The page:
Tips and strategies to support your personal effectiveness in uncertain times

2020 was a most unusual time for all of us and we have had to adapt. Uncertainty has become the norm. With vaccinations against COVID-19 on the horizon, we can at least now start to be optimistic about a return to a more normal existence some time in 2021. We would be remiss though if we did not take some learning with us into the New Year. Her we conduct a month by month review of our training and coaching year.  We have applied a large sprinkling of hindsight to come up with some lessons that can also function as general tips and strategies for you. Use them to support your personal effectiveness and to boost your ability to reach for your goals in uncertain times.


January Usually a quiet time of the year in our line of work, January 2020 was no different. A lot of individual coaching, some of which happens online anyway and a few short online workshops that were integral to concluding some programmes that had started with classroom-based learning at the end of 2019. First rumblings that a virus may be on the loose…

Our tip: Good communicators don’t wait for emergencies. They are always storing a lot of valuable information and clues about the people and context around them. They work on the principle, “You never know when this might be useful.” So keep your eyes and ears open to listen and observe – it will make you wiser and give you more choices when action is required.

See also our tip “Speaking skills alone are not enough”  from our Treasure Chest.


February –  It seems like business as usual but travelling to workshops and to coaching appointments requires a slightly heightened awareness of the need to keep hands disinfected and we edge away from others on planes and trains. We mostly still feel the problem is “out there somewhere”  and not close to home. The situation is about to change…

Our tip: It is very easy to ignore the signs that something big is around the corner. This can be risky if it is something that will ultimately have an impact on you and how you go about things. We certainly don’t recommend always imaging the worst and disappearing down a dark rabbit hole of pessimism. Nonetheless, when  challenges loom, you can be better prepared for all eventualities if you start to ask yourself a few “what if…” questions sooner rather than later.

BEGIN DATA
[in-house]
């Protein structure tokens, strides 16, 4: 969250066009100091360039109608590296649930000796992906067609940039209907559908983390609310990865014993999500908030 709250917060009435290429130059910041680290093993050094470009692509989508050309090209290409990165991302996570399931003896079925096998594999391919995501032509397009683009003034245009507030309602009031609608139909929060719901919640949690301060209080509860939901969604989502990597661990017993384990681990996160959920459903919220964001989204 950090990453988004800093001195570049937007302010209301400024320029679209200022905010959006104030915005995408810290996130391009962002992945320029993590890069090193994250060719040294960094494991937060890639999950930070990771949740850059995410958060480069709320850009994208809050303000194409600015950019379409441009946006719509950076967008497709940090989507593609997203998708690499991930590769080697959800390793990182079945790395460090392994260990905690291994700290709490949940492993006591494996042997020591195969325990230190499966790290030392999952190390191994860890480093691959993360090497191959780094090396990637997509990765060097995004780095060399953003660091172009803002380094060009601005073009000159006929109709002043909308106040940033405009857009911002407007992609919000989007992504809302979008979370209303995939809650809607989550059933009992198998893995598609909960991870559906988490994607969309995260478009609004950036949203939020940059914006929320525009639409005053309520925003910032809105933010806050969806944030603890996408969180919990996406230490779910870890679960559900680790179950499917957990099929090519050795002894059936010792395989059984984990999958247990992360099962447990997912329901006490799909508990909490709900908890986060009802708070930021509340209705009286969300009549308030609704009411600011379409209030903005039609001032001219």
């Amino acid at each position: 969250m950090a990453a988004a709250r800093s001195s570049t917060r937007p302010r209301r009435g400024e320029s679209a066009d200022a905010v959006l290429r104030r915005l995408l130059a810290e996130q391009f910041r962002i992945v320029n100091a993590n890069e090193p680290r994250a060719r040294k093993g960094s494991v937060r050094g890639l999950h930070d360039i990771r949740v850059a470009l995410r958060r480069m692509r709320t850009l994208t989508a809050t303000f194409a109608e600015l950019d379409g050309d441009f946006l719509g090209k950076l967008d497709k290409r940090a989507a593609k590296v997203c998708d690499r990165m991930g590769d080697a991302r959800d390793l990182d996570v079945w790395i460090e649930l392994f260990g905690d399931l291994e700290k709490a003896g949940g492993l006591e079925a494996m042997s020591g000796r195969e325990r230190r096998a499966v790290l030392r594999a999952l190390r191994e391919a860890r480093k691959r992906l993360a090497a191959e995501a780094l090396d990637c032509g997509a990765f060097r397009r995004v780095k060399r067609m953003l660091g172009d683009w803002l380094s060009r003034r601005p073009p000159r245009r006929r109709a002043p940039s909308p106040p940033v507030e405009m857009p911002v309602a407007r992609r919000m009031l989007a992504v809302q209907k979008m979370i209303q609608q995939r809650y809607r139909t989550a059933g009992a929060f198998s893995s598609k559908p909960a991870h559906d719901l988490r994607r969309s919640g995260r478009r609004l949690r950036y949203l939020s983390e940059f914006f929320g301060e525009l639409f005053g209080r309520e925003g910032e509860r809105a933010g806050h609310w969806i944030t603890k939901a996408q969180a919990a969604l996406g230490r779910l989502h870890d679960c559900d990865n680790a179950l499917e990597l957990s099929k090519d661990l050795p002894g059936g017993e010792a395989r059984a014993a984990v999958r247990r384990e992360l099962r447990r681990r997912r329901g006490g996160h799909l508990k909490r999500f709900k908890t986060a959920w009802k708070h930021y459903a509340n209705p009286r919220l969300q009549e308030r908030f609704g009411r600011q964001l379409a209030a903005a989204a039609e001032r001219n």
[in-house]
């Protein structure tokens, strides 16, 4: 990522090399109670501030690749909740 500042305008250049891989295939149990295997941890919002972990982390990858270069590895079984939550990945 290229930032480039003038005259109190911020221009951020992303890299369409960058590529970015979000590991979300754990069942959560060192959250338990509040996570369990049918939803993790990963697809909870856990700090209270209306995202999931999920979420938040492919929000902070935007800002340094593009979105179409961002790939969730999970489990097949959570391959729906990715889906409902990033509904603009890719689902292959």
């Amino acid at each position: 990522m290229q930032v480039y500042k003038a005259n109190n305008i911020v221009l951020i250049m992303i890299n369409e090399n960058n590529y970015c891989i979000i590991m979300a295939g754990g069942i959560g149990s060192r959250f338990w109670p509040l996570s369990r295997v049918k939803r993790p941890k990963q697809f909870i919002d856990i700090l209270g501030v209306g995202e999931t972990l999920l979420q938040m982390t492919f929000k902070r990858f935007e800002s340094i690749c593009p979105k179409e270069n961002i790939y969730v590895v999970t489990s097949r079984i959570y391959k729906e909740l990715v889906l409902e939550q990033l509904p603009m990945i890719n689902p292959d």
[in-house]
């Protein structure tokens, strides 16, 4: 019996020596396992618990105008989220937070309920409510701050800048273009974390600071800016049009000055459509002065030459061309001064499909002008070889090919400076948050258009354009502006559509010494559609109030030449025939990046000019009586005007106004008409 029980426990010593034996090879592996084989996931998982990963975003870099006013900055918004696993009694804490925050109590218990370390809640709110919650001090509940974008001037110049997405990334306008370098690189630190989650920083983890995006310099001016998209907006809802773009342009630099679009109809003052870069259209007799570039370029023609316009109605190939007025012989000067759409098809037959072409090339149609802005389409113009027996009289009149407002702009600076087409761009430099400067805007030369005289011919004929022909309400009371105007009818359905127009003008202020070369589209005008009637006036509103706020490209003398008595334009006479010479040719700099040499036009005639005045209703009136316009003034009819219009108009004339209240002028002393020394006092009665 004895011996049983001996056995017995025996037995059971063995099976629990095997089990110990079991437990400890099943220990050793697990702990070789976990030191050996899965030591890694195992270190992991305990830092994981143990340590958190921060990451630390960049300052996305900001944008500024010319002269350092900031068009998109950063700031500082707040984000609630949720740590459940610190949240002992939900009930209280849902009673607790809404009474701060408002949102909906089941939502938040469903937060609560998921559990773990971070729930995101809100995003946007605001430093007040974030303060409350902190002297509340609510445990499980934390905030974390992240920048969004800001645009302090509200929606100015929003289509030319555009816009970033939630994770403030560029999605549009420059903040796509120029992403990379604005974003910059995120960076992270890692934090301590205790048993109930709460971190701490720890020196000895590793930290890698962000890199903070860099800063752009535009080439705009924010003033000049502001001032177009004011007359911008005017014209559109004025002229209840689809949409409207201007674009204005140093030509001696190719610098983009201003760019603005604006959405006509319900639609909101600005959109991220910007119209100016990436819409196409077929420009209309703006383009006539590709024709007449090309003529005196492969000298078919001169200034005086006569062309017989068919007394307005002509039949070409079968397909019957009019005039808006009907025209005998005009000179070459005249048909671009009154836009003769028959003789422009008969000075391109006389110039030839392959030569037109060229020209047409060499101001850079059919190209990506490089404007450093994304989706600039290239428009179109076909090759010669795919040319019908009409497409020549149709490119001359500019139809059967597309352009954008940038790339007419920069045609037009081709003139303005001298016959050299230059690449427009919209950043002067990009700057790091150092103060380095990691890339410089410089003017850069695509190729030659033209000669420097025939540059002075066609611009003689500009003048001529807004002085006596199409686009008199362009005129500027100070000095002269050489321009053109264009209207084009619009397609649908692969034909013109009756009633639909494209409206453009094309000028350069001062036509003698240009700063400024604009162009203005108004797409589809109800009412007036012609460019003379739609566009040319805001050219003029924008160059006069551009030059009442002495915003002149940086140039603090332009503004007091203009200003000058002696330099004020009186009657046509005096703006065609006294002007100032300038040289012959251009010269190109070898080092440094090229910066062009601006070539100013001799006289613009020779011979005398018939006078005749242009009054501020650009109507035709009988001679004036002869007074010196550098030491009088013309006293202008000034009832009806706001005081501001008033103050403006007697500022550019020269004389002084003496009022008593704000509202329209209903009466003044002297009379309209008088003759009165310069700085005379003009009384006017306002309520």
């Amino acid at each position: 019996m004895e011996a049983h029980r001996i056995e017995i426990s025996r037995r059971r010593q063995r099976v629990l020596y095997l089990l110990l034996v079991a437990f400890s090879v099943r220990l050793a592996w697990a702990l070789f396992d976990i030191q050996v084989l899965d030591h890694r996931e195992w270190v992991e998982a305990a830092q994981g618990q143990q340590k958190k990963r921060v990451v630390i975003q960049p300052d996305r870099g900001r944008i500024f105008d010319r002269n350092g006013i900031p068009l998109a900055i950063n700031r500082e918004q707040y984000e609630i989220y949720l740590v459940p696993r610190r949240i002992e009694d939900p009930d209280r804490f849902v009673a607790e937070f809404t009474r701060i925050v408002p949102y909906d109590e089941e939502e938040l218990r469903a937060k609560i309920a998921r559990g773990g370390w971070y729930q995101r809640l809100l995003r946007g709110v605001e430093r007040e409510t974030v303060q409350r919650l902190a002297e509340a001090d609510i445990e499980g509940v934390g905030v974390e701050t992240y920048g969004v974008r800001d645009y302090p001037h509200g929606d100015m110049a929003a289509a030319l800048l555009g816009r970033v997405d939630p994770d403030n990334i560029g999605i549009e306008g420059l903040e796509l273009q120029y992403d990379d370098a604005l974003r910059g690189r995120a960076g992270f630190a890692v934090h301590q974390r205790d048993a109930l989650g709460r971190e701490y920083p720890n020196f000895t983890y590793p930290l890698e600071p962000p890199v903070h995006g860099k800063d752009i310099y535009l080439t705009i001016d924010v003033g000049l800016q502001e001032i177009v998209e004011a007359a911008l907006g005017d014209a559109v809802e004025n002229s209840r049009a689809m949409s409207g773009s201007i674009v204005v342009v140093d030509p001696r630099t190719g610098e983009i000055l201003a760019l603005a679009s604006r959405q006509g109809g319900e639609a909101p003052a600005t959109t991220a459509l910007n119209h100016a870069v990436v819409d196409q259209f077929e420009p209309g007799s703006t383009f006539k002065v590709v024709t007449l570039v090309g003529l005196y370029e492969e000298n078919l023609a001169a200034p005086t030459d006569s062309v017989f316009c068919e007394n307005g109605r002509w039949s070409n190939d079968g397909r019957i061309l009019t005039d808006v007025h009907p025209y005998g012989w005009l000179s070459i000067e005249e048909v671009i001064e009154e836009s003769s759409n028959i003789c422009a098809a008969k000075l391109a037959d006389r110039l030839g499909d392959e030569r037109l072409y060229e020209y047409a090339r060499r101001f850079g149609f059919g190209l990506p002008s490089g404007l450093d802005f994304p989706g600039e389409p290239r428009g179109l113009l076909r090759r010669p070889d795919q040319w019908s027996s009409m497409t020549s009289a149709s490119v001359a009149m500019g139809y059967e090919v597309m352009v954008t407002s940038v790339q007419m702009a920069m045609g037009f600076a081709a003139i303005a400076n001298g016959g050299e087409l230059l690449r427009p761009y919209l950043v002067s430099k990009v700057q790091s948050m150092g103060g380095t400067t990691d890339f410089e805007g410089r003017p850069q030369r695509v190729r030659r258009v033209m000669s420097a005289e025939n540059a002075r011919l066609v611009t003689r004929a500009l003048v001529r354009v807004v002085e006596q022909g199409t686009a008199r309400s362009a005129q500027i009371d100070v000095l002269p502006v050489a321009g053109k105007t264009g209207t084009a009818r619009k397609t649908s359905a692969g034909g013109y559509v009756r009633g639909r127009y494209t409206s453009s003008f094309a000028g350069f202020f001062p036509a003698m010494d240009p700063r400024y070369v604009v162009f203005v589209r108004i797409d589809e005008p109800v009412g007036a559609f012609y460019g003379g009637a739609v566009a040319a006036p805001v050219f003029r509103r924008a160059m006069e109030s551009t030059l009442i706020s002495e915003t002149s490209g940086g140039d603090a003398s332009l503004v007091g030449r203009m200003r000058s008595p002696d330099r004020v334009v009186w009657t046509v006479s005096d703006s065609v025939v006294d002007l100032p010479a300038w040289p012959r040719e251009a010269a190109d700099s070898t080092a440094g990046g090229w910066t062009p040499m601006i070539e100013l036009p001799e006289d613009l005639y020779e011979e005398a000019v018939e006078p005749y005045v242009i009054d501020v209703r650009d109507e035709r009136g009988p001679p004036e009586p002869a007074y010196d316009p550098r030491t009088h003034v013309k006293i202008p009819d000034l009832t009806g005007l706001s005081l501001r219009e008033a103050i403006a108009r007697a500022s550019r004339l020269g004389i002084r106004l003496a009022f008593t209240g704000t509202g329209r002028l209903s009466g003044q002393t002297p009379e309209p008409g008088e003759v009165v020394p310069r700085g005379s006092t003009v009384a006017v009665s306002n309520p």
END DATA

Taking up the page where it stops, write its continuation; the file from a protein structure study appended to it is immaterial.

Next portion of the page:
See also our tip “Powerful questions for bigger thinking” from our Treasure Chest – the tip relates to coaching conversations with others but you can also ask yourself powerful questions and self-coach.


March – Hand sanitizer is everywhere, social distancing rules prevail with our groups and we even think twice about how to distribute handouts safely. In small group discussions during workshops, it is clear that we are all going to struggle to maintain 1.5 or 2 meters between us and the next person. Chairs start out well-spaced and then edge a bit closer. Cancellations start rolling in and initially programmes are rescheduled for the Autumn with an optimism that later turns out to be false…but who knew?

Our tip: When reality starts to hit you in the face, it cannot be pushed to one side. We do well in such circumstances to have some flexibility and adapt our behavior in good time, with a good will and with a good heart.  The key is to hope for the best but to be prepared and start some practical planning for the worst eventualities based on the “What if…” questions we have already asked ourselves.

See also our tip “Navigating times of transition” from our Treasure Chest.


April – Most of April is consumed by trying to reschedule flights and hotel bookings, much time spent on the phone endlessly waiting for harassed and overworked customer service representatives. Some scheduled sessions start switching to online. We take out a Zoom subscription – the technology is well-suited to working with groups but not all clients agree and we have to use a variety of platforms. We start to realise that the content and methodology of a programme is heavily influenced by the flexibility and options provided by the platform that is being used.

Our tip: When fires are burning, it is clear that most of your time will be spent firefighting. It is important to set clear priorities and take care of the essentials with a degree of urgency as this gives you the best chance of saving existing resources for the future. In such circumstances though, save part of your attention to focus proactively on the additional resources you might need to bounce back as this will give you more control in the future.

See also our tip “Master your priorities”  from our Treasure Chest.